Not all of these tunes are completely new; two were featured on the Girl From the North EP that came out just over a year ago (review). “Taxi Dancer” and “The Deepest Lake on the Planet” are just as good here, but The Deepest Lake is full of great tracks. Probably the best one is “Rom Say Sok”, which features Zac and Nimol’s vocal chemistry and draws on the psychedelic soul the band toyed with on Cannibal Courtship. I can’t help but picture “it” girls doing the frug as the tune spins out. Although this is one of the few songs here with mostly English lyrics, they're trippy and oblique, “French boyfriend will never be wed / Alligator's dried up and now it's dead.” The lines may not form a coherent narrative, but the heady music plays along, with tweedly organ and cool little feedback echoes in the margins. A little over halfway through the tune, the horns come in and pump up the soul to lay down the groundwork for David Ralicke’s raging sax solo.

The Deepest Lake proves that Dengue Fever still have their fingers on the exotic, cross-cultural pulse that has inspired them since the beginning. There are precious few truly original bands out there, and I’m glad to hear that one of my favorites is keeping the faith. We may need to wait another three years for the next album, but this one will tide us over till the comet swings by again.

Thursday, January 22, 2015

What's cool - Denk an Musik

Accessible high-brow

Like most American's, cartoons served as my introduction to classical music. Even now, the only thing that dilutes my association between Elmer Fudd and Wagner's "Ride of the Valkyries" is an occasional flashback to Apocalypse Now. While I am much more familiar with contemporary popular music, I can still appreciate classical music, especially when a virtuoso performance is involved. The thing is that, while those great musicians are always impressive and the music can be very moving, I don't tend to find them particularly entertaining. I'll be the first to admit that I'm an ignorant cultural Philistine, but most of those performers are so focused on their playing that they convey little more than their intensity and perhaps a hint of their personal appreciation for the power of the music itself. That brings me to a radically different experience this week.

Pianist Jeremy Denk blew me away with a solo program at the Griffin Concert Hall at Colorado State University. Impressing me with his considerable technical ability was no particular challenge, instead -- or rather, in addition -- it was the combination of his physicality, his interaction with the audience, and the structure of his program that challenged my expectations. He began the show with Haydn's Sonata in C Major, H.XVI:50, which did a lot to define his persona. Haydn's music often reflects his sense of humor and Denk capitalized on that with his approach. His movements and facial expressions were large, humorously acting out his performance. Speedy sections seemed almost to slip away from him, but then he'd steel himself and attack the piano with greater ferocity only to fall under the spell of a quieter, more delicate section of the piece. Even as he flirted with caricature, it never distracted from his dexterity or perfect sense of dynamics. It was a knife-edged balance between the brilliance of his technical skills and his humanity.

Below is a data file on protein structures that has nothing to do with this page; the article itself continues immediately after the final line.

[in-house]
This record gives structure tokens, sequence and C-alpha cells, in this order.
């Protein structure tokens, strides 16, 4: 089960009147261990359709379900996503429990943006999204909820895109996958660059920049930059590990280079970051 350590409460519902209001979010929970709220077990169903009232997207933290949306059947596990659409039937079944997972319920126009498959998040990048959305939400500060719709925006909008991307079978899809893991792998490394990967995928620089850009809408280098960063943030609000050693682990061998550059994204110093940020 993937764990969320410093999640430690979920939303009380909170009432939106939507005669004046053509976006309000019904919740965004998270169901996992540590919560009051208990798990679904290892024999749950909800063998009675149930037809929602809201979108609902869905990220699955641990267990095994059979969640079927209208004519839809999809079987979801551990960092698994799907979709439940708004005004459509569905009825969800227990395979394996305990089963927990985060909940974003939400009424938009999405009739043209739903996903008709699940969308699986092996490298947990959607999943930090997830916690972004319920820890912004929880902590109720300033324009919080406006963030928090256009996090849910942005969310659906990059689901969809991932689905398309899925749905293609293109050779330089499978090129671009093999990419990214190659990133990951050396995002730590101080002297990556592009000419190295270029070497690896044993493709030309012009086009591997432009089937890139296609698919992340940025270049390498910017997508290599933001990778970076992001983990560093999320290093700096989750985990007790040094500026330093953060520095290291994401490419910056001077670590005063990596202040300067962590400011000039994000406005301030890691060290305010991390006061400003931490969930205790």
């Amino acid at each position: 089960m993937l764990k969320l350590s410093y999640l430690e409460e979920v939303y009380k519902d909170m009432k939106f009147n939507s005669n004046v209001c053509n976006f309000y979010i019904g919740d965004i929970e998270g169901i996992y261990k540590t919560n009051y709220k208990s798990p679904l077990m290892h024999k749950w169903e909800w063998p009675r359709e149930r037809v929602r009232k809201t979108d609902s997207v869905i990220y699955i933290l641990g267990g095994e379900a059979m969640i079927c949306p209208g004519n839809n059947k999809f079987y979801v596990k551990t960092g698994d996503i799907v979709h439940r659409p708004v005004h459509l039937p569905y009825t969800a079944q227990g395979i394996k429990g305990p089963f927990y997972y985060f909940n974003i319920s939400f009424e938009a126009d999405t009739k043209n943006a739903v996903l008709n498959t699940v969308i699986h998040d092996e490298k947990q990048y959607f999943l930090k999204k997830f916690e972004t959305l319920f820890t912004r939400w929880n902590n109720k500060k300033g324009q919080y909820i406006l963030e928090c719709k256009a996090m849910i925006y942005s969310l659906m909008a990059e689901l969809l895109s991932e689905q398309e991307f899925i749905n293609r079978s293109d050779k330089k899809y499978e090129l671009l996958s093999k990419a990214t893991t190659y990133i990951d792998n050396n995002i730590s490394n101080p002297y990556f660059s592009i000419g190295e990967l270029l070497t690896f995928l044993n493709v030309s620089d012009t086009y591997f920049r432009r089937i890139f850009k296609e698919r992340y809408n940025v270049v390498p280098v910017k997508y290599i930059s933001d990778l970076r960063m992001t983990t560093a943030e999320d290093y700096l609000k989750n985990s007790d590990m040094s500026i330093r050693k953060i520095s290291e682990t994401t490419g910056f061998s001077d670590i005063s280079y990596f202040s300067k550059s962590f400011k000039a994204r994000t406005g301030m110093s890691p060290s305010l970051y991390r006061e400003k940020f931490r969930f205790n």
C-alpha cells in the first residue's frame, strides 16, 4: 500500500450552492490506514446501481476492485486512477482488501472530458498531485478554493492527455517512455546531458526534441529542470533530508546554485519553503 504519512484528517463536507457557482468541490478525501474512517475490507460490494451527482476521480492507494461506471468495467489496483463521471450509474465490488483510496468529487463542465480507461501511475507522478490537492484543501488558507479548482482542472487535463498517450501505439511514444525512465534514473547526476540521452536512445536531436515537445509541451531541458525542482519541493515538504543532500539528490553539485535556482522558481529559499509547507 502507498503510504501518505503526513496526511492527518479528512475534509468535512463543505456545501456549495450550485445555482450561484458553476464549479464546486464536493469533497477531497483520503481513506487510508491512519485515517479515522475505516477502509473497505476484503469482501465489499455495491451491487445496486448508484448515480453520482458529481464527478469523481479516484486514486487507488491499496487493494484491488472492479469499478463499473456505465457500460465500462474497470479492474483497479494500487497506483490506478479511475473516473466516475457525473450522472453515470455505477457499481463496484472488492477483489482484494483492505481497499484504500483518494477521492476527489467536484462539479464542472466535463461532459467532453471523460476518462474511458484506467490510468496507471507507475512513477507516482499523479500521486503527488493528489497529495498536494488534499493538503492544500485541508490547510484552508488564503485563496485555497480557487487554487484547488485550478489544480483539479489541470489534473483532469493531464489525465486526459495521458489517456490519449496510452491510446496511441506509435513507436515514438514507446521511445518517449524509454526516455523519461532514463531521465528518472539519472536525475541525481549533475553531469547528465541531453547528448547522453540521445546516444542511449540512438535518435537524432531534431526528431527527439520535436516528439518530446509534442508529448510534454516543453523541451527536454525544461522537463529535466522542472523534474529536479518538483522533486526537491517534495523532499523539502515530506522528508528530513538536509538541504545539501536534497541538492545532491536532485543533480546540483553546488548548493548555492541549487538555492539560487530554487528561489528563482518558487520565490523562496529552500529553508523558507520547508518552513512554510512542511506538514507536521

He deepened that connection when he moved into the next section of the program, which mixed a set of pieces by Franz Schubert and selections from On the Overgrown Path by Leoš Janáček. As he explained his rationale for this iTunes shuffle of compositions, he spoke of the connections that he had found between these two fairly different men, rooted in Eastern European interpretation of major and minor scales, similar uses of ambiguity, and ultimately a single note that grabbed his attention. His casual lecture walked the audience through this idea, using excerpts to show the musical thread that stretched across the 80 odd years separating these composers. Aside from providing the context to appreciate his intent, Denk's lack of condescension leveled the playing field for neophytes and aficionados alike.

When he began playing through these pieces, it was easy to hear the points he had made. And even without the broad humor he displayed during the Haydn, the visual impact of his stage presence loomed large during this performance as well. His body interpreted the work of producing this music, making it clear that this was not effortless, but it was highly directed. Where some performers are fixated on economy of motion, Denk appeared to be no more economical than necessary. His left hand might raise up high and create the tension of expectation, waiting for it to swoop back down to the keys. His fingers were a blur relative to his relatively static hand position as they zipped through a trill of notes, but then his whole arm might soften as the music became less demanding. Oftentimes, I'll close my eyes at a concert to shut out distractions as I listen to the music, but I was unwilling to do that here because I didn't want to miss the extra dimension that Denk added to his show.